For organizations that support many sites, doing this for each site can turn into quite the chore. Fortunately, most organizations that do this have established a shared codebase used on most of their sites. That codebase typically includes favored plugins, custom plugins, a base theme, etc. The goal with this setup is to be able to update that shared codebase and then have all of the sites based on that site receive the updates automatically. On Pantheon, we call this sort of setup a Custom Upstream and because we’re smart people, we built Custom Upstreams into the platform.
If you don’t have something like Custom Upstreams you can use to manage many sites, you should probably look into a paid service that can help you manage many sites. There are quite a few out there—AskWPGirl has a nice rundown of many of the more popular options.
While custom upstreams and a shared codebase will help, adding automation and scripting to the mix will get you even further. The ideal system would detect available updates, deploy them to a testing environment, test them, and give a report back to a human indicating that the site has updates ready to go. Depending on how good your test coverage is, you might even consider pushing your code all the way out to Live. That would require supreme confidence in your tests as well as knowing that your Test environment is a perfect match for Live.
Once again, Pantheon is the ideal platform for this setup. While it requires some upfront work from you to set up, the basic ingredients are ready for you to work with. Our Terminus command line tool allows you to manage everything you can do in our administrative interface by script. Pair it with WP-CLI—which we’ve done—and add in our Quicksilver hooks to trigger testing and you’re on your way to a truly powerful combination of best practices AND convenience. Pixotech has a nice writeup on their process that does just this and our own Andrew Taylor has a fantastic script for doing all of this plus visual regression testing on Pantheon.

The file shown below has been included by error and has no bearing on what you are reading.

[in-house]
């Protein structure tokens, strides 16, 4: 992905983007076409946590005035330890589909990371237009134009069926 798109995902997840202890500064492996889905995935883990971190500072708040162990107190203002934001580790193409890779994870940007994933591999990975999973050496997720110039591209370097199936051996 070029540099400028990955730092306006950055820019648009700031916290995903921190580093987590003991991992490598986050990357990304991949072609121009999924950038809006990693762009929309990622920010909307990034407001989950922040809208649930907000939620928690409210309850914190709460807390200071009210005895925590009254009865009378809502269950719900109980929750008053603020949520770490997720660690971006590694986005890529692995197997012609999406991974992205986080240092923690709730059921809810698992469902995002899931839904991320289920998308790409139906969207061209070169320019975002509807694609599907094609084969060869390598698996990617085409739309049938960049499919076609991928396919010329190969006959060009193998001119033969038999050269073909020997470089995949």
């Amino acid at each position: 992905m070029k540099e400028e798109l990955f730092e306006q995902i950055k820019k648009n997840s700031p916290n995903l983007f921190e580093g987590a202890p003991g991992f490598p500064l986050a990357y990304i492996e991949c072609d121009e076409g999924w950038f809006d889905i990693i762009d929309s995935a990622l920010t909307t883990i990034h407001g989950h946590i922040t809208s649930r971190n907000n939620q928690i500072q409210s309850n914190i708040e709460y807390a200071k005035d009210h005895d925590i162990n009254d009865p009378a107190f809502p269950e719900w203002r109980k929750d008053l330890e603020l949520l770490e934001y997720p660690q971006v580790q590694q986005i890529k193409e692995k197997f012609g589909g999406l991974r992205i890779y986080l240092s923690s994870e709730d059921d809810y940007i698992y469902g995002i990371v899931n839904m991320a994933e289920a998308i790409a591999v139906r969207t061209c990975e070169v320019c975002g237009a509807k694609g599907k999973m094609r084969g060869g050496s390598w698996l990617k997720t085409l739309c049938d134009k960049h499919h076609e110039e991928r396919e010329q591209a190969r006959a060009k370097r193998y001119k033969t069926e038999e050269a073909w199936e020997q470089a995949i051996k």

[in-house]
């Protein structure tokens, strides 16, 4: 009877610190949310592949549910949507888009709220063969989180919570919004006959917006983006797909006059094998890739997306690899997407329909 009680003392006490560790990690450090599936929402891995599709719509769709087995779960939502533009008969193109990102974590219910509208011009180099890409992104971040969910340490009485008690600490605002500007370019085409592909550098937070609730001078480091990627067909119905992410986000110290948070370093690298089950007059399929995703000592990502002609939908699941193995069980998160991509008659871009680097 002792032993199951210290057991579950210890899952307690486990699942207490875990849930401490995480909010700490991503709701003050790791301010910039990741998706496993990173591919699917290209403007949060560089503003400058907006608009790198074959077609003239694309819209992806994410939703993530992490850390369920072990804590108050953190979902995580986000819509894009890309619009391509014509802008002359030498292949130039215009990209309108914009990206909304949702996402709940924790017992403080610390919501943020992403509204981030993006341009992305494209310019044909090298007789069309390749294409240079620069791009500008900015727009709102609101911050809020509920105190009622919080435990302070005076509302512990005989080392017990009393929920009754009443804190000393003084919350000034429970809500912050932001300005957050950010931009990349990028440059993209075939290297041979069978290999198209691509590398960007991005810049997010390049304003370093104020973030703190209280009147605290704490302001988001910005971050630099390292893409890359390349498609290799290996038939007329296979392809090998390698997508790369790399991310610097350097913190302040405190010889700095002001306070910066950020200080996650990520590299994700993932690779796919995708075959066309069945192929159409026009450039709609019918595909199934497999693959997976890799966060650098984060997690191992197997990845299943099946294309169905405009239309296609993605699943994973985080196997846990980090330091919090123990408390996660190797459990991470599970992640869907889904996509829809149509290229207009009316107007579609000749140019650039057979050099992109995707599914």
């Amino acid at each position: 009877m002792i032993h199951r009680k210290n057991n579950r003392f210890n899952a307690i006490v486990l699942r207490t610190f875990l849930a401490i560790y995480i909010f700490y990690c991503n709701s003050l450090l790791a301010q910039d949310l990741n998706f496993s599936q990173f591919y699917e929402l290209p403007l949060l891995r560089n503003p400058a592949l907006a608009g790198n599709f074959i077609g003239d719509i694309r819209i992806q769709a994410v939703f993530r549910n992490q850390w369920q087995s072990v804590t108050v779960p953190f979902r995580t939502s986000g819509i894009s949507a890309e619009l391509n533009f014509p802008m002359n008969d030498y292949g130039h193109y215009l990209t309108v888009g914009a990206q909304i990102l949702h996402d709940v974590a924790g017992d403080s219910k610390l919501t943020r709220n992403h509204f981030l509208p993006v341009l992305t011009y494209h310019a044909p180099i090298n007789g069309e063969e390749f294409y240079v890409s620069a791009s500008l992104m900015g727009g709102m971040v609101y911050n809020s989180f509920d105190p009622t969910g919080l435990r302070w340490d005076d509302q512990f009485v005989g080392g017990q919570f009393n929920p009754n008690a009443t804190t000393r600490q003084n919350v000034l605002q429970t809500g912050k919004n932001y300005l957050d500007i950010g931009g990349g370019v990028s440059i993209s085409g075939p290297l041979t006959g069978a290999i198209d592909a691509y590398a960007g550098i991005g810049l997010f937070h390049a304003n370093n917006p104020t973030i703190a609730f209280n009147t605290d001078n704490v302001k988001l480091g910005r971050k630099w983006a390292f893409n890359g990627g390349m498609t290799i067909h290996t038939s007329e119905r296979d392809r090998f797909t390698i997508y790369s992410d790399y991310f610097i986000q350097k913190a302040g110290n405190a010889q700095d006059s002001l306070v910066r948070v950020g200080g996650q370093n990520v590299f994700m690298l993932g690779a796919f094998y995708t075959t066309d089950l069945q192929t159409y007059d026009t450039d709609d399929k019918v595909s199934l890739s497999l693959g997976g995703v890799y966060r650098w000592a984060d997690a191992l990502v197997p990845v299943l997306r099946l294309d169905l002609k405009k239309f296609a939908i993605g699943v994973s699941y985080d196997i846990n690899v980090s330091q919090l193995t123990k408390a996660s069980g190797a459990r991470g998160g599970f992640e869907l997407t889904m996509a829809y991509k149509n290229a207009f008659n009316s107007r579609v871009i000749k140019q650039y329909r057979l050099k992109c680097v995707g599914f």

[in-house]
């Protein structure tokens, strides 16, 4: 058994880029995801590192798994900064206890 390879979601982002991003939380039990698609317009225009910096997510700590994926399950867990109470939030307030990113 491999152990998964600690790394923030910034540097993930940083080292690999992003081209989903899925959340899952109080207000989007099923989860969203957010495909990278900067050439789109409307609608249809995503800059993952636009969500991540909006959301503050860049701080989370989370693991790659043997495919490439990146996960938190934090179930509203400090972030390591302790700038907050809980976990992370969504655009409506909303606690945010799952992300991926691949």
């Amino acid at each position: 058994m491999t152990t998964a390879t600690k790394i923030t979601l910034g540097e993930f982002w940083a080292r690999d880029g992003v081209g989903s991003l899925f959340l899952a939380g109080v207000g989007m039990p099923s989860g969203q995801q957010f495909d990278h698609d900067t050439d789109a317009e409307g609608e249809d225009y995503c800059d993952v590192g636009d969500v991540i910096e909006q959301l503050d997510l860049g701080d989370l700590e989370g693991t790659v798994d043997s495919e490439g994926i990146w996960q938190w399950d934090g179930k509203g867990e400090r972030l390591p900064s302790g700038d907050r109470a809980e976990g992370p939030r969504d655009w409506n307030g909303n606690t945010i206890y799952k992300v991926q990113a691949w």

Updating WordPress Securely: Putting It All Together
The first and most important step to securing WordPress is having a rock-solid update strategy. If you’re not using version control and controlled deployments, you should be using the WordPress Background Updater to keep your site updated. If you’re doing professional web development with version control and managed deployments, however, you need—and want—a better system. Pushing your updates through Dev-Test-Live environments with version control is the place to start. Leveraging a shared codebase to flow updates through many sites is the next step. Adding automation to the mix makes it all even better.
Next up: we’ll look at plugins you can use to further enhance WordPress security as well as best practices for secure WordPress coding.
Note: This is the sixth post in a series of articles on website security. See the rest:
- Part 1: You Are A Target
- Part 2: Website Security Isn’t Binary
- Part 3: Security in the Platform Layer
- Part 4: The Application Layer
- Part 5: Securing Drupal
- Part 6: Updating WordPress Securely
- Part 7: Administering WordPress